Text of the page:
Petitioners attempting to institute an IPR on grounds of obviousness should not expect that the PTAB will connect the dots in determining whether to grant the petition for review. In reviewing a petition for IPR, the PTAB’s job is not to determine whether the claims are patentable, but only whether the petitioner has satisfied its burden. The PTAB will not embark on reviewing the references cited in detail to determine whether the claims at issue are obvious. 6 In Fontaine Engineered Products, Inc. v. Raildecks, (2009), Inc. IPR2013-00360, Paper 9 (Dec. 13, 2013), the PTAB refused a petition for IPR brought on obviousness grounds because the petitioner’s claim charts only cited to disclosure of the alleged invalidating reference without any accompanying explanation or argument as to why the reference discloses or teaches the recited “first brace(s).” 7 Additionally, petitioners must explicitly identify where every limitation of the claims is located in the prior art. (See CB Distributors, Inc. v. Fontem Holdings 1 B.V., IPR2013-00387, Paper 43 at 30-31 (Dec. 24, 2014) finding that claim 11 is not obvious in view of the asserted prior art because the petitioner did not “contend or point us to where Hon ’494 discloses or suggests a restriction component ‘detachably set on one end’ of the porous component.”)

In addition, petitioners cannot rely on conclusory statements without more to establish obviousness and must explain why a person of ordinary skill in the art would make the alleged combination. (See Scotts Company LLC v. Encap IPR2013-00491, Paper 9 (Feb. 5, 2014) denying a petition to institute an IPR because the petitioner relied on “conclusory statements, without any substantiating evidence (e.g., expert declaration), as to why a person of ordinary skill in the art would have combined the teachings ….” 8 Also in Zimmer Holdings, Inc. v. Bonutti Skeletal Innovations LLC, IPR2014-01078, Paper 17 (Oct. 30, 2014), the PTAB denied a petition to institute an IPR on obviousness grounds on a patent pertaining to knee implants and knee implant surgery because the references asserted provided substantially different structures and functions from each other, and the obvious rationale was not supported “by adequate articulated reasoning with rational underpinning.” 9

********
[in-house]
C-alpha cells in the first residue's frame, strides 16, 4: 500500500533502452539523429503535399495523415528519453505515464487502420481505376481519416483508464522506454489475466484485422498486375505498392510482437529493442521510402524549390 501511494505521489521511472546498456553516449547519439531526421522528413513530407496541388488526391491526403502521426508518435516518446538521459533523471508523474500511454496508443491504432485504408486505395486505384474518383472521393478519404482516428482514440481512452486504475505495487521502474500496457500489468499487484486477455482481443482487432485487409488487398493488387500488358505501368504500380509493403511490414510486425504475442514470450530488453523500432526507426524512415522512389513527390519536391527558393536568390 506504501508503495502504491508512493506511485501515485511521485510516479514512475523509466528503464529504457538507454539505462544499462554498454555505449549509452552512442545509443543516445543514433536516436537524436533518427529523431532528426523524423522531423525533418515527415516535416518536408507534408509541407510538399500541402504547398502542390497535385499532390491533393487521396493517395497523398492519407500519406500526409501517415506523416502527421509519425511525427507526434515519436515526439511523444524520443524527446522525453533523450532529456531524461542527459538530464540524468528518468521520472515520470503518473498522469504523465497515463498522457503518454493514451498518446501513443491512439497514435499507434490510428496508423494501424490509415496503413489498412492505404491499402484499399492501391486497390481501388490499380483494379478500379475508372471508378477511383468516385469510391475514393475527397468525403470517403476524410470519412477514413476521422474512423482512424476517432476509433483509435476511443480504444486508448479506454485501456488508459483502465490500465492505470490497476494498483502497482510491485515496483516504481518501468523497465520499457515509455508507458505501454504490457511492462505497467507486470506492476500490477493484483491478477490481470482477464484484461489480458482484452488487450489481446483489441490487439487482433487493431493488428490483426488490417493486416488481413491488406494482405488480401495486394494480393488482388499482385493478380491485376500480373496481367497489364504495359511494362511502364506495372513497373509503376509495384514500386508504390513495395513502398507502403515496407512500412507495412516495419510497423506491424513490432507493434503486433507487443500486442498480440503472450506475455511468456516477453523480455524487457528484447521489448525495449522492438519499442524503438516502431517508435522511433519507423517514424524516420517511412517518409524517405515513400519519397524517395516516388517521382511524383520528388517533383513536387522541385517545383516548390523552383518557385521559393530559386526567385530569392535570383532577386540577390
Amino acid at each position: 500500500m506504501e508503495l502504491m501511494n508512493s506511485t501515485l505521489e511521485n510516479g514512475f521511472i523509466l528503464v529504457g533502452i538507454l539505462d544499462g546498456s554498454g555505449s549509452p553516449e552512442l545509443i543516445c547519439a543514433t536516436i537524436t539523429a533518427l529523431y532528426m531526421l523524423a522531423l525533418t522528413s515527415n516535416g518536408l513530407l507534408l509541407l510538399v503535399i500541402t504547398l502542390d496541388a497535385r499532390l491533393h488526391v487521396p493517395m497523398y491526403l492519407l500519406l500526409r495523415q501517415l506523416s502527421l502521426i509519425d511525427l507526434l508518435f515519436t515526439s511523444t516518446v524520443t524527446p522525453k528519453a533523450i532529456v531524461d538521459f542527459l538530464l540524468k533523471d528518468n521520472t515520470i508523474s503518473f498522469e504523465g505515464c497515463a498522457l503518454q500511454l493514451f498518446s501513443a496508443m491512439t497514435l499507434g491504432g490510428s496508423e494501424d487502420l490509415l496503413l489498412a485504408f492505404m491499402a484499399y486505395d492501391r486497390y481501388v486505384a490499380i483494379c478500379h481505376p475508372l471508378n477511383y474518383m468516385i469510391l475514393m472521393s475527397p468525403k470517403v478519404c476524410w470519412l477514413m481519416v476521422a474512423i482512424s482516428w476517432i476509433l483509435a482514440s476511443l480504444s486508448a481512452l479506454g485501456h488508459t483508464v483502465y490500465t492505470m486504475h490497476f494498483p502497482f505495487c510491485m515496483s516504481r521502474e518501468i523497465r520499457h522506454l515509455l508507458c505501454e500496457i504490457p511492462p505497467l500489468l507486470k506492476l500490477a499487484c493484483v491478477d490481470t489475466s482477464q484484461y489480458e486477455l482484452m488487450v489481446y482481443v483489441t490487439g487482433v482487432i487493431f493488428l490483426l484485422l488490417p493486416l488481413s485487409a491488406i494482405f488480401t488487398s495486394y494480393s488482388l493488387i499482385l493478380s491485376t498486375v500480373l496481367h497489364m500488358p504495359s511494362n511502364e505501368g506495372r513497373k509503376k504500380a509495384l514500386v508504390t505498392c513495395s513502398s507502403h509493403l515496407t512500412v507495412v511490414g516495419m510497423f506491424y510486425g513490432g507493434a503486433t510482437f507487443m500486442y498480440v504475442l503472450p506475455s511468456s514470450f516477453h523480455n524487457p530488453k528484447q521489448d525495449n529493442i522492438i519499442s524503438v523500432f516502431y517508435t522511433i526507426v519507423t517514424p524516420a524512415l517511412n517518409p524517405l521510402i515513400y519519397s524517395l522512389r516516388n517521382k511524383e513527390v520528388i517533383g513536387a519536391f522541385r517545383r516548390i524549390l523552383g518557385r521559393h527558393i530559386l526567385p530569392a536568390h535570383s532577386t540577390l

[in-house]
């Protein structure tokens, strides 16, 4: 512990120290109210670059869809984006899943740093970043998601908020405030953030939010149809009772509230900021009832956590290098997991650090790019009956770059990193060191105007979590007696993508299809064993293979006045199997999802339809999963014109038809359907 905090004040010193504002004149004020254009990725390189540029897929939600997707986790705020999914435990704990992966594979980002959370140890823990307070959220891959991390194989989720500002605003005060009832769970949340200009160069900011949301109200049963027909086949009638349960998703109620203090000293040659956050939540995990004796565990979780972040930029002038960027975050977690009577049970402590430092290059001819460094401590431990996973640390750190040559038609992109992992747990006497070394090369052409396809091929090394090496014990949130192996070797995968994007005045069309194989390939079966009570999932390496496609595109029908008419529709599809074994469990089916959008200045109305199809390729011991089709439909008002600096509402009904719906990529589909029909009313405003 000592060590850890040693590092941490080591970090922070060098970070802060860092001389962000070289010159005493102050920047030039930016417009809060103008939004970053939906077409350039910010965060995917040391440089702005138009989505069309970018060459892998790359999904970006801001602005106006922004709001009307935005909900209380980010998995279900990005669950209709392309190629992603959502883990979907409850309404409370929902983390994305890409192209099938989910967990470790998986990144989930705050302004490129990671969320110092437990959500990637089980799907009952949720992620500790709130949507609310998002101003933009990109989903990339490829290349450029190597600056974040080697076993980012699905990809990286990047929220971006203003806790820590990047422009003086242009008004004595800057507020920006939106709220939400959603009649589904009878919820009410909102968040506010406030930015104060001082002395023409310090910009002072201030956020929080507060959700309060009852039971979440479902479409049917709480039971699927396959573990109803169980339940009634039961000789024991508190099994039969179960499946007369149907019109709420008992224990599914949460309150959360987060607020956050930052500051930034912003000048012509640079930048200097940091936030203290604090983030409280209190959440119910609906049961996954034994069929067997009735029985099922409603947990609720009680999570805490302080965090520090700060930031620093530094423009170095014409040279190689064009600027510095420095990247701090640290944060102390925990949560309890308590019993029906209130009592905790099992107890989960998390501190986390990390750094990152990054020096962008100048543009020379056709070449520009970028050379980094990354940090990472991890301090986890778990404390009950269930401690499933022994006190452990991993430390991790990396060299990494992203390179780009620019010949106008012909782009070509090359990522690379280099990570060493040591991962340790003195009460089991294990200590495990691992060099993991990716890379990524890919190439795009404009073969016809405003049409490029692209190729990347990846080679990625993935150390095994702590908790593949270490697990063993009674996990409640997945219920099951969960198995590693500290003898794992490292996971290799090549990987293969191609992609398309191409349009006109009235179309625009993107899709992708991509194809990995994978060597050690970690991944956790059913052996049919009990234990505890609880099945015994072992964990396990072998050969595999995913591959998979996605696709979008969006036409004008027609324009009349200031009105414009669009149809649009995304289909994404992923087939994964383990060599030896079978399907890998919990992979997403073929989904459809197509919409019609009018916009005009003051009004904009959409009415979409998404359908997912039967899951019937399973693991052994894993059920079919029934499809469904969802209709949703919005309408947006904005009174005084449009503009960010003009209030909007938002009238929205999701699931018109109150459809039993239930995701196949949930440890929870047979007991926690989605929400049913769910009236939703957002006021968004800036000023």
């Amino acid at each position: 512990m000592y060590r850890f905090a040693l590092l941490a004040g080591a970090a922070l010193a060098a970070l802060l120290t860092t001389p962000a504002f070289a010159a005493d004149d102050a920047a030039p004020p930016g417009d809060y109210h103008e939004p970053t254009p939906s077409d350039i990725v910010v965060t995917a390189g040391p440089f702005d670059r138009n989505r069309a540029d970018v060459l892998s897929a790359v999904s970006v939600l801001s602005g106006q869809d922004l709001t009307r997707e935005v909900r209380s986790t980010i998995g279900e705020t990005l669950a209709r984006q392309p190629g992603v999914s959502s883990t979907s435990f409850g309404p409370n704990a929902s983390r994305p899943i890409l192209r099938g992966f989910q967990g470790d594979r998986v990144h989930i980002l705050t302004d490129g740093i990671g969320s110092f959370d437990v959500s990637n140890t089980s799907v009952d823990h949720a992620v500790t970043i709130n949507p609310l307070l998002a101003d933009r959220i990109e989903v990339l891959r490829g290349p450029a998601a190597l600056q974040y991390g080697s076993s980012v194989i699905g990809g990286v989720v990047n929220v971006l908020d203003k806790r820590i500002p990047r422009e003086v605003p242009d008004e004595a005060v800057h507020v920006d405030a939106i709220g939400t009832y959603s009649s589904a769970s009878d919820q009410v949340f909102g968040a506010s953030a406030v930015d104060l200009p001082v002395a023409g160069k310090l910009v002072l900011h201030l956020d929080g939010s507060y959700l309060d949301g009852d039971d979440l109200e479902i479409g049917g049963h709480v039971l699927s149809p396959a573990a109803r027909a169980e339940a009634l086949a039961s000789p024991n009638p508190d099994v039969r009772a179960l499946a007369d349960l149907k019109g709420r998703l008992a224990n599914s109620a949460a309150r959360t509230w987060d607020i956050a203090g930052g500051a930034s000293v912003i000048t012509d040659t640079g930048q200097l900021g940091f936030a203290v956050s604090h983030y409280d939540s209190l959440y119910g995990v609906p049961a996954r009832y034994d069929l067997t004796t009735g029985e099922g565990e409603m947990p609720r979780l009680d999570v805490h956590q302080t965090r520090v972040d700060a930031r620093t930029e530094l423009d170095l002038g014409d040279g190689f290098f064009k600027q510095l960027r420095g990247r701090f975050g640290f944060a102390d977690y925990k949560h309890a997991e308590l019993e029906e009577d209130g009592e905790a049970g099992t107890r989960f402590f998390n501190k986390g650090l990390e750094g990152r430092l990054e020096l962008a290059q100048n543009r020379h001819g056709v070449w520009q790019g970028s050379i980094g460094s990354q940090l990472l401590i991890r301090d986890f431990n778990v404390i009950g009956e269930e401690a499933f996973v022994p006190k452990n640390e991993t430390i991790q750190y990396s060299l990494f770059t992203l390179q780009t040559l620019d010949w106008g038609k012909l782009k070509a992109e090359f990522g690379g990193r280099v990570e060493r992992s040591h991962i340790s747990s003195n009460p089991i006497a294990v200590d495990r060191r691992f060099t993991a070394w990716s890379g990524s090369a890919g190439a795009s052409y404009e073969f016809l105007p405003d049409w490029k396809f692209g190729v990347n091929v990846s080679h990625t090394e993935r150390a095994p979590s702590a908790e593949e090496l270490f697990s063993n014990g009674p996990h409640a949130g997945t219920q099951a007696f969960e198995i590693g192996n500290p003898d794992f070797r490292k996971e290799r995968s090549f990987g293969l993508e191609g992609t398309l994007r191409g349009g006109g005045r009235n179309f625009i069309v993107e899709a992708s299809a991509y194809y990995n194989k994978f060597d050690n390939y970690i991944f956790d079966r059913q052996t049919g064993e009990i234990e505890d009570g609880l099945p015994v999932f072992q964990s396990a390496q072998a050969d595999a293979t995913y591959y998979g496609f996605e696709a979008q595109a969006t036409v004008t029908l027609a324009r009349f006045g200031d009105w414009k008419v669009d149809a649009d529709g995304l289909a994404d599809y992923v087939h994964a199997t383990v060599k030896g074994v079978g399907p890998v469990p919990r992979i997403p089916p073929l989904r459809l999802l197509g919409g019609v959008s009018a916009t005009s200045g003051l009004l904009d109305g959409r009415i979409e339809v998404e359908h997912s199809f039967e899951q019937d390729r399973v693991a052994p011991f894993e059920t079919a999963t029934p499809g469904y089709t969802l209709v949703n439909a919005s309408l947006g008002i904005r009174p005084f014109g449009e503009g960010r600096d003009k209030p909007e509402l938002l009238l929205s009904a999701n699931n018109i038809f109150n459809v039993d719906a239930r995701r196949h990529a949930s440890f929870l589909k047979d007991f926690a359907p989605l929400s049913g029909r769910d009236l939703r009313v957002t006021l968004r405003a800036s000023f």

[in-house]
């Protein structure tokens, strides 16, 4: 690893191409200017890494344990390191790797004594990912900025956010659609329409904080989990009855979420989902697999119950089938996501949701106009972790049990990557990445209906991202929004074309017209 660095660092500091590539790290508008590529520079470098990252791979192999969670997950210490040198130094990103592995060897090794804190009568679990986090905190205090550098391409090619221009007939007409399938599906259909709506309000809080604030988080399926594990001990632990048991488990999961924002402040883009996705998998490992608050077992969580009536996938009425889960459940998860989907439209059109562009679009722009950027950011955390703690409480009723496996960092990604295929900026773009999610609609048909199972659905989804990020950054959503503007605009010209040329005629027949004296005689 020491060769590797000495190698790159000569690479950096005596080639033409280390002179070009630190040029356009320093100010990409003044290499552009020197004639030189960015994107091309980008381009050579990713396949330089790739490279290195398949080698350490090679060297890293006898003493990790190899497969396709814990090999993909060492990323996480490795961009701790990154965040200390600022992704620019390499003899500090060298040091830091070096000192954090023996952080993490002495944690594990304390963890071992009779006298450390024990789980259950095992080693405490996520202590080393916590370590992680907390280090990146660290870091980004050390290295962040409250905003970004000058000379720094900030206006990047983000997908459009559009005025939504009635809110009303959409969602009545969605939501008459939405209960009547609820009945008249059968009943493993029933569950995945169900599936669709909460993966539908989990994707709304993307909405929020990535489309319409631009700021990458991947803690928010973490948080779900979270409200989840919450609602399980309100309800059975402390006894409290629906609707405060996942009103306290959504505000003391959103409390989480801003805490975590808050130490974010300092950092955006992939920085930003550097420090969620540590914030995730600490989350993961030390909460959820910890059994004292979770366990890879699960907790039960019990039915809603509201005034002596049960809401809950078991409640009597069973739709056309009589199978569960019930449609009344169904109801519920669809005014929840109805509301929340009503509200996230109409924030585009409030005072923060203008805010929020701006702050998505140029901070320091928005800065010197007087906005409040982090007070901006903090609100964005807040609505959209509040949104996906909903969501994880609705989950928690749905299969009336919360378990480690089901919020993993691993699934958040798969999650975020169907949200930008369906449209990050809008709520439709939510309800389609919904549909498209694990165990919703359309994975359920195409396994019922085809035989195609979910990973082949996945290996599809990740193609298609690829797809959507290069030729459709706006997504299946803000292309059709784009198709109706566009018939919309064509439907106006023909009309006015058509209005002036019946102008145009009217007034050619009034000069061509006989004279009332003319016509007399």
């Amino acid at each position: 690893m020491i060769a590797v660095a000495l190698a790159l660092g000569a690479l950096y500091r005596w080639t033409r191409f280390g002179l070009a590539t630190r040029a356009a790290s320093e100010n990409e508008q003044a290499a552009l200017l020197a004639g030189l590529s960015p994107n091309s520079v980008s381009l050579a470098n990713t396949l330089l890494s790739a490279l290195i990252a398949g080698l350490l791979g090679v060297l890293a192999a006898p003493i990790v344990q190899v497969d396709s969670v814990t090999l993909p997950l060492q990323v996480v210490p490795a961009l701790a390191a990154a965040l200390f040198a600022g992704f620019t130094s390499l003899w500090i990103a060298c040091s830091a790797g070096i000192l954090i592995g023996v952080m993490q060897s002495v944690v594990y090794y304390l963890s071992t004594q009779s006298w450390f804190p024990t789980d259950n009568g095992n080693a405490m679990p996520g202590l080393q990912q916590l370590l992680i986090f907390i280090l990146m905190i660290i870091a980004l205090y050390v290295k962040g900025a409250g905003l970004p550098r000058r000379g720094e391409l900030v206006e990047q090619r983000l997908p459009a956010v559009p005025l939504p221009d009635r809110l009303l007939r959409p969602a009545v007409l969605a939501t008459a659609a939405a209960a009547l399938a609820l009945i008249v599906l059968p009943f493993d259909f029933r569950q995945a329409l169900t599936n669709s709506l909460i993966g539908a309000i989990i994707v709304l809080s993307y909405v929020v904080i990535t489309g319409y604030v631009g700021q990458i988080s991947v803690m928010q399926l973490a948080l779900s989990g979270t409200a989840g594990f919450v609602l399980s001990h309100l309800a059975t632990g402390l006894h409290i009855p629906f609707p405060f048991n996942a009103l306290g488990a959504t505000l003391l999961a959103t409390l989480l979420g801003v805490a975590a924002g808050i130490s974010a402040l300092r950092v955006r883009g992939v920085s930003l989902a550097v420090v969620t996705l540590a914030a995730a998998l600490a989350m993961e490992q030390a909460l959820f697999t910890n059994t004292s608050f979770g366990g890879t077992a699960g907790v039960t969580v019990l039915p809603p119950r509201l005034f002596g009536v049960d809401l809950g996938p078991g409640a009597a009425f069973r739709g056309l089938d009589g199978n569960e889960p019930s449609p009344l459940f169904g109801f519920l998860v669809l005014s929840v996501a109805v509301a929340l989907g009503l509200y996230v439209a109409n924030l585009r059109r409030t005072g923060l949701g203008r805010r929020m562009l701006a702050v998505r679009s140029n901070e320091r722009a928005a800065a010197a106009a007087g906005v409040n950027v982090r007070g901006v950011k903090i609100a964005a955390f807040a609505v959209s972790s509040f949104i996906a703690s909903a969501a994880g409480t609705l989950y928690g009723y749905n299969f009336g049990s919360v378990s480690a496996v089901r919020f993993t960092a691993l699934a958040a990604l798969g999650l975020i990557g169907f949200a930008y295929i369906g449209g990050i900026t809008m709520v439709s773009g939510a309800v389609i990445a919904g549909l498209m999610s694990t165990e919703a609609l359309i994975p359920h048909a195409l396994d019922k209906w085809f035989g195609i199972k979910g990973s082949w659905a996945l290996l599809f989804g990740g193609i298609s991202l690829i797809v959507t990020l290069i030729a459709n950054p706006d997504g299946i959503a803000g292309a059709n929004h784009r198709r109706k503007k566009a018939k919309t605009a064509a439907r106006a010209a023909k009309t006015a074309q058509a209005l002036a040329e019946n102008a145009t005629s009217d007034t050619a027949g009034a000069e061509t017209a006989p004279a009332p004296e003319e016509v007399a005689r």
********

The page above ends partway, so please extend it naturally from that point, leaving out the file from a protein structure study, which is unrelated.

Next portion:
Petitioners should always include expert testimony in petitions for IPR. (See Excelsior Medical Corp. v. Lake, IPR2013-00494, Paper 10 at 8 (Feb. 6, 2014) denying petition for IPR on obviousness grounds because the petitioner did not provide any objective evidence that supported its assertion that the prior art contained the claimed “at least one elastically deformable, inwardly directed protrusion”). Also, in utilizing experts, petitioners should avoid having the expert simply restate the position in the petition. In Kinetic Technologies, Inc. v. Skyworks Solutions, Inc., IPR2014-00529 Paper 8 (Sept. 23, 2014), the PTAB denied the petition because the expert’s declaration did not provide any facts or data to support the underlying opinion that the claims would have been obvious. Specifically, the expert’s opinion was substantially identical to the arguments of the petition, and the PTAB indicated that the statements made by the expert in the opinion were conclusory and entitled to little weight.10

In light of the success of obviousness at the PTAB, patent applicants should extensively review all prior art and its impact on the claims when handling applications and how the prior art may be used later in invalidity attacks against the claims. Once an IPR petition has been filed, the POPR is important for attacking the petitioner’s obviousness case and to persuade the PTAB to deny petitions for IPRs. Additionally, although the PTAB has invalidated many claims on obviousness grounds, petitioners must still establish a prima facie case of obviousness or risk denial of the institution of an IPR